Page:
An even more cynical, but not outrageous viewpoint, is that the administration is well aware that, rather than promoting safety, its actions over the weekend, suspending the arrival of refugees from Syria, Iran, Iraq, Somalia, Yemen, Sudan and Libya, will only exacerbate anti-American hostility in the Muslim world, making terrorist attacks all the more likely. The resulting crisis would then justify the suspension of constitutional rights in the name of "national security". Steve Bannon, the president's right hand man (or is it the other way around?) has written that he is in favor of the need to tear down society in order to rebuild it, which in his world view it would seem, would mean an oligarchy ruled by Caucasians, with a few useful Christian values cherry picked out of scripture thrown in for good measure. I'm not sure but perhaps non-Caucasians could live here if they wished, they would just have to tow the line, and bow to the master in charge.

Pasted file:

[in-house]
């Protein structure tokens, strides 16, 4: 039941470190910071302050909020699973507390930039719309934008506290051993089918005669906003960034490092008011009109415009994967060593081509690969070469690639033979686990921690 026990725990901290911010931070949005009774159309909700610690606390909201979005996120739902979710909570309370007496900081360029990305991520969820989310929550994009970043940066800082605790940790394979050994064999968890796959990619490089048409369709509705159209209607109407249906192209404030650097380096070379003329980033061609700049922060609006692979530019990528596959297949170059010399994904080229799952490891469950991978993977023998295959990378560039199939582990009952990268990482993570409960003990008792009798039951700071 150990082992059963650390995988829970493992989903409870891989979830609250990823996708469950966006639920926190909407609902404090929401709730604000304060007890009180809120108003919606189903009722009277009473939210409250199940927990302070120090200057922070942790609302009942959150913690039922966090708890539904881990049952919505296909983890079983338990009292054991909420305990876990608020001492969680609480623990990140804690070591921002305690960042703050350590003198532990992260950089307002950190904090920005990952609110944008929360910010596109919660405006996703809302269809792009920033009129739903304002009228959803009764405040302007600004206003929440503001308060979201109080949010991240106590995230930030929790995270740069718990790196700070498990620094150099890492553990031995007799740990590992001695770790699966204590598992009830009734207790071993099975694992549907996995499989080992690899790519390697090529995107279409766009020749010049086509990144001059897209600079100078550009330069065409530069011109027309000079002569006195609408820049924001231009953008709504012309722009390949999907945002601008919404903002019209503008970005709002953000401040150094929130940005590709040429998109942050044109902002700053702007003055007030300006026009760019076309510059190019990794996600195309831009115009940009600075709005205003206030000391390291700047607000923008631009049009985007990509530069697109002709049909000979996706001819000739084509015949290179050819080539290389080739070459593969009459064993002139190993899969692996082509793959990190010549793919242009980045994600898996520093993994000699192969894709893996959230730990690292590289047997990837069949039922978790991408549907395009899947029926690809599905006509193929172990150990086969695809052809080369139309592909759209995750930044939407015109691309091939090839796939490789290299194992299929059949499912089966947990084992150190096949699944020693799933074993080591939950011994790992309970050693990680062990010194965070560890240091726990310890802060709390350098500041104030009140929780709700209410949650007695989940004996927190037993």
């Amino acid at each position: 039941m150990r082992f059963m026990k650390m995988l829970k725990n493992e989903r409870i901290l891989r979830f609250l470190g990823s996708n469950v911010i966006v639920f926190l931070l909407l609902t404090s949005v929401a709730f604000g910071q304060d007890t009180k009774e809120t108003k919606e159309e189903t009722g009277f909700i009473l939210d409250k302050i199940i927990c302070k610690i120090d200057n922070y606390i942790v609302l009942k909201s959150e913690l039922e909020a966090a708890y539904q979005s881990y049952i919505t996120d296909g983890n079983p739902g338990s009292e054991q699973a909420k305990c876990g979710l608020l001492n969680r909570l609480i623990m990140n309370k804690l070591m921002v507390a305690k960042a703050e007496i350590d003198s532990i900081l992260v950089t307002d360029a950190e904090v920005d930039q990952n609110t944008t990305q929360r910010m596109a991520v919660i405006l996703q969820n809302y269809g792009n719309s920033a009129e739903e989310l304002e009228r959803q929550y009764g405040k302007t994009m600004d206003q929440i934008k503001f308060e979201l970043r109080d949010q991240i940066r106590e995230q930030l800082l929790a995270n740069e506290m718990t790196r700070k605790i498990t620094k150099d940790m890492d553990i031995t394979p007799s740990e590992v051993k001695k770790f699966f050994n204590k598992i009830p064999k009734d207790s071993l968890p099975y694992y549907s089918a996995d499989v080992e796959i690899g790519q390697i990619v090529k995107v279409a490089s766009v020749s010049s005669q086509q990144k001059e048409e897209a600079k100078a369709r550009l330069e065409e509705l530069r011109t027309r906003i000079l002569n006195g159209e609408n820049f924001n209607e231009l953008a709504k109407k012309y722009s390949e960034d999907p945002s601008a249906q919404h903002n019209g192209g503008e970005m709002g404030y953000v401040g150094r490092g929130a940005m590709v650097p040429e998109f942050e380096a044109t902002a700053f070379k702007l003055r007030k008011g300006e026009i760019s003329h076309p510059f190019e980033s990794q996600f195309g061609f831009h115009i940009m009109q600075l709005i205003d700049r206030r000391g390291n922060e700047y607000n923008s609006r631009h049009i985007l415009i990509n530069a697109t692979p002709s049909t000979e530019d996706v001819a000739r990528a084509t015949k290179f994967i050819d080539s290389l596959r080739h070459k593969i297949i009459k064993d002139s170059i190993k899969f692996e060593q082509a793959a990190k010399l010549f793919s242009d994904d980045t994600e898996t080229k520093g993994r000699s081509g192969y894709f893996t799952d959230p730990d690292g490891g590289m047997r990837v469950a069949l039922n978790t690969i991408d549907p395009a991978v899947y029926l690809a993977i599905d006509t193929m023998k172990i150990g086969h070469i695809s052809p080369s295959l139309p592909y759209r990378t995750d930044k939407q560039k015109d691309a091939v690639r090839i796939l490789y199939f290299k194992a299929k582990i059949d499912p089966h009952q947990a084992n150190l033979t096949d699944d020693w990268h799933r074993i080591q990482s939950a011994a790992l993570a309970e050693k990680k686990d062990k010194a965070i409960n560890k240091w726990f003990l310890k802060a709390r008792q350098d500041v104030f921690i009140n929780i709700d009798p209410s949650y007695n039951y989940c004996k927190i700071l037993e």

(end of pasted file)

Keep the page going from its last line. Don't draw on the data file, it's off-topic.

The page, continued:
How things have changed in a mere generation. Judging from the following words advocating understanding among the people of the world, and an open door to this country, you might think the man who spoke them was a progressive, liberal Democrat. You would be quite wrong:
I've spoken of the shining city all my political life, but I don't know if I ever quite communicated what I saw when I said it. But in my mind, it was a tall proud city built on rocks stronger than oceans, wind swept, God blessed, and teeming with people of all kinds living in harmony and peace - a city with free ports that hummed with commerce and creativity, and if there had to be city walls, the walls had doors, and the doors were open to anyone with the will and the heart to get here." --Ronald Reagan